Gina Riley has been supplying the city’s fudge needs for 5 years from her shop Roly’s Fudge situated on Watergate street. The success of the Chester branch has led Gina to open another store in Keswick in the Lake District , which will be opening soon.
Tell us about the birth of the Fudge Empire ?
It was just before I was born, about thirty years ago. My mum was at home making fudge in the kitchen (in Devon) My parents had just moved into a barnhouse and were short on money. They were trying to be self sufficient but didn’t really have the money to do it. So my dad said to my mum “could you make this on a bigger scale?” They rented their first shop in Torquay. The opening was very stressful for my mum, she thought that nobody was going to come. They sold out of fudge on the first day and there was a queue down the road ! They just went from there. My parents had 2 shops and they realised that they needed to franchise it if they wanted to expand the business. The first one was in Ilfracombe and there are about 28 shops now.
“Halfway through my degree, my dad told me that he wanted to retire. He asked if me or my brother were interested in taking over the franchise company, and we both said no, we’re not interested in fudge, sell it.” Gina graduated and was unsure of her next steps so in 2011, decided to open a fudge outlet herself via the new owner of her dad’s business. “I don’t regret taking over the franchise company.. its a weird thing. Theres a lot of food legislation, advertising and packaging. I prefer the more hands on stuff.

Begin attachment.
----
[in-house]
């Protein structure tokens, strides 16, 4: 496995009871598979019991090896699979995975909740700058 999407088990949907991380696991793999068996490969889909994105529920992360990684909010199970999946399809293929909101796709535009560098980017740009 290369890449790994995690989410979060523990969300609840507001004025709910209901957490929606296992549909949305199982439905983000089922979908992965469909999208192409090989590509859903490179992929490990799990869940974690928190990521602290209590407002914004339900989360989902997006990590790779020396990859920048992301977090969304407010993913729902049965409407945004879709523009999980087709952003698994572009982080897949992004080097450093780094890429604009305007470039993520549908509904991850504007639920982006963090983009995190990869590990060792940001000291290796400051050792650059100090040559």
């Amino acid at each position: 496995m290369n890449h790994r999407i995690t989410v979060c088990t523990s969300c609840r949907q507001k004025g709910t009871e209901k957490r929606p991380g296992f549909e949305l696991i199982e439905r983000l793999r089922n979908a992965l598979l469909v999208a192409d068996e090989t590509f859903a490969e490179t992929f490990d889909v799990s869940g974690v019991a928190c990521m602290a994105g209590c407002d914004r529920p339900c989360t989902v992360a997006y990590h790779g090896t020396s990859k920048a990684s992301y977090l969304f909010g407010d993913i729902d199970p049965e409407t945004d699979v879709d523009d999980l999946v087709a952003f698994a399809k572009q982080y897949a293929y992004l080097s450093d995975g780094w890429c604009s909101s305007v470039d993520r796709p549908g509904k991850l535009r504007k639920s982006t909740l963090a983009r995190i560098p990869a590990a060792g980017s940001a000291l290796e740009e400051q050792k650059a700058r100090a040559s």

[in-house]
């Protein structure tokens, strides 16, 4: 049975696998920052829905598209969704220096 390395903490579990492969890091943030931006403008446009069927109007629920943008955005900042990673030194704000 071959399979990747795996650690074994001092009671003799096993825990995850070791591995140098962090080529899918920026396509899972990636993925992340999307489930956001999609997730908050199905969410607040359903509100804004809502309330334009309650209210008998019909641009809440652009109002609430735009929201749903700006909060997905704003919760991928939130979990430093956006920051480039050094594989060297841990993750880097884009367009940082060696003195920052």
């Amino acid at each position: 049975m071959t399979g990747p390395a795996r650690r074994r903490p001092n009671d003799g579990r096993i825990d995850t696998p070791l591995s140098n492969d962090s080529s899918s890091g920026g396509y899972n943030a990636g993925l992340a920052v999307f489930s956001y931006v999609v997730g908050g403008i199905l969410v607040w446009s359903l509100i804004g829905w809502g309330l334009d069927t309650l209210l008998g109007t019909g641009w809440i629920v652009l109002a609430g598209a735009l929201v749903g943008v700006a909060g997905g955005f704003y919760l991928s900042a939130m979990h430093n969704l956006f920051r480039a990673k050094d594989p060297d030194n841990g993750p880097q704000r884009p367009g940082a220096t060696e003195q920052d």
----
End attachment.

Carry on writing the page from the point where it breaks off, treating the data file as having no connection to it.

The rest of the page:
“I had never been to Chester before. I looked all over the country for a place to do it. I was really into Triathlon so there needed to be a Tri club, there needed to be a river and it had to be a nice place. I could have gone anywhere… There was a shop to rent in Watergate st and it ticked all the boxes. I moved here two weeks later and I didn’t know anyone! I got myself a little flat, and I immersed myself in meeting people and working. I think Chester is the perfect size, its small enough to get to know everyone, but not too small to feel that its really claustrophobic. I got really involved in the Tri club.
Is it difficult working in the fudge world when you live such a healthy lifestyle ?
“I do eat the fudge, if I eat one piece I’ll eat it all day. People say you could go off it, but you never do. Sometimes you have to try it, at 4 o clock in the afternoon, if we’re doing a new flavour.
“It starts with butter, sugar and milk. We use big copper pans and it has to get to a certain temperature. We add the ingredients that make up the flavours and then we tip it out onto a marble slab. This is the main selling point of the shop, it wouldn’t work if there wasn’t this kind of theatre to it. People stop and they look through the window, and the smell as well gets people. I think people really like to see where food is coming from, most things are made in a factory. People really like that.”
How have the last 5 years been ?